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The Supreme Court says the Article 370 issue is covered by the 2017 SARFAESI  judgement, where it had held that despite the headnote of the article, it is not a temporary provision. Photo: Mint
The Supreme Court says the Article 370 issue is covered by the 2017 SARFAESI judgement, where it had held that despite the headnote of the article, it is not a temporary provision. Photo: Mint

Article 370 not a temporary provision, says Supreme Court

The Supreme Court says Article 370 of the Indian Constitution which gives special status to Jammu and Kashmir is not a temporary provision

New Delhi: The Supreme Court on Tuesday said that Article 370 of the Constitution which gives special status to Jammu and Kashmir is not a temporary provision. The apex court said that in its earlier verdict of 2017 in the SARFESI case, it has been already held that Article 370 was “not a temporary provision".

“The issue concerned is covered by the judgement of this court in the 2017 SARFAESI matter, where we have held that despite the headnote of Article 370, it is not a temporary provision," a bench of justices A.K. Goel and R.F. Nariman said.

During the hearing, Additional Solicitor General Tushar Mehta appearing for the Centre said that the matter be heard after some time as similar matters are pending before the court and are to be listed shortly. Senior advocate Rajeev Dhavan and advocate Shoeb Alam appearing for the Jammu and Kashmir government clarified that other matters which are pending before the apex court relates to Article 35 A of the Constitution and not Article 370 as submitted by the ASG.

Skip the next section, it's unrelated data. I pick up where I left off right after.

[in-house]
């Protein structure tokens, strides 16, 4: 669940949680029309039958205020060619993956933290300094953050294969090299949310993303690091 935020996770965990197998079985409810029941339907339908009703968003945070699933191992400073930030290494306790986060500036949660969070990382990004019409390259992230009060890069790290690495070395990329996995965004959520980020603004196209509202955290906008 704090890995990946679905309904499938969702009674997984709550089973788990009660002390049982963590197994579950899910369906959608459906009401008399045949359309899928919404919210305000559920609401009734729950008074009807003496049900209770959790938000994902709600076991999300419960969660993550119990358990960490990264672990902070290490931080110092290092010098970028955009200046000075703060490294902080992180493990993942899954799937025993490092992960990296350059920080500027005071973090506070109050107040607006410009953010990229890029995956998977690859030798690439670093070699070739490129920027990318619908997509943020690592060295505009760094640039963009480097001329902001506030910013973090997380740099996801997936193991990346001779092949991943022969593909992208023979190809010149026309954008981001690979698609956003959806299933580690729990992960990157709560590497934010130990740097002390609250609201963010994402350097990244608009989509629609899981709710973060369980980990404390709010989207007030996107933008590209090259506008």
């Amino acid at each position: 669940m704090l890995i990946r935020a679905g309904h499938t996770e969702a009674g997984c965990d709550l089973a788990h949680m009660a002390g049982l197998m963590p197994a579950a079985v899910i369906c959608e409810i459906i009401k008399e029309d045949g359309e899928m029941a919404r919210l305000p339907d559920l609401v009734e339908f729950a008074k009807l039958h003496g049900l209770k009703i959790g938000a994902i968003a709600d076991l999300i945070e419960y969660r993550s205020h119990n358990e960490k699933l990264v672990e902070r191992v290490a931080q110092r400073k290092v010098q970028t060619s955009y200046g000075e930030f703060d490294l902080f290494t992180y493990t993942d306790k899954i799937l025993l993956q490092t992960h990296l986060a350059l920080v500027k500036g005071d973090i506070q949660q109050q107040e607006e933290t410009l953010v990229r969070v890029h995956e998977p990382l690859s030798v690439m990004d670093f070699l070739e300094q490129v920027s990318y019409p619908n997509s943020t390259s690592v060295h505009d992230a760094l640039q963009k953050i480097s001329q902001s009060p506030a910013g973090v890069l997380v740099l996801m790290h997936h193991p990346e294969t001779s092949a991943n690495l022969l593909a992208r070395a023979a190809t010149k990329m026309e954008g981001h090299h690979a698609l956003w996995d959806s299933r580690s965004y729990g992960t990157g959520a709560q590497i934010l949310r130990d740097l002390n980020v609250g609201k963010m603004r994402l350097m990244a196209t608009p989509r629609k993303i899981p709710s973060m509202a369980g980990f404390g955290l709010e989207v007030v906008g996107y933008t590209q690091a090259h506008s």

Dhavan said that those matter cannot be heard along with the present case, which only deals with Article 370. The bench then adjourned the matter for hearing by three weeks on the insistence of the ASG. The top court was hearing an appeal filed by petitioner Kumari Vijayalakshmi Jha, against the Delhi high court’s 11 April 2017 order dismissing the plea seeking a declaration that Article 370 is temporary in nature.

The petitioner had claimed before the high court that Article 370 was a temporary provision that had lapsed with the dissolution of the Constituent Assembly in 1957. The petition had said that the continuance of the temporary provision of Article 370 even after dissolution of Constituent Assembly of Jammu and Kashmir, and that of J&K Constitution which has never got the assent of the President of India or Parliament or the government of India, “amounts to fraud on the basic structure of our Constitution".

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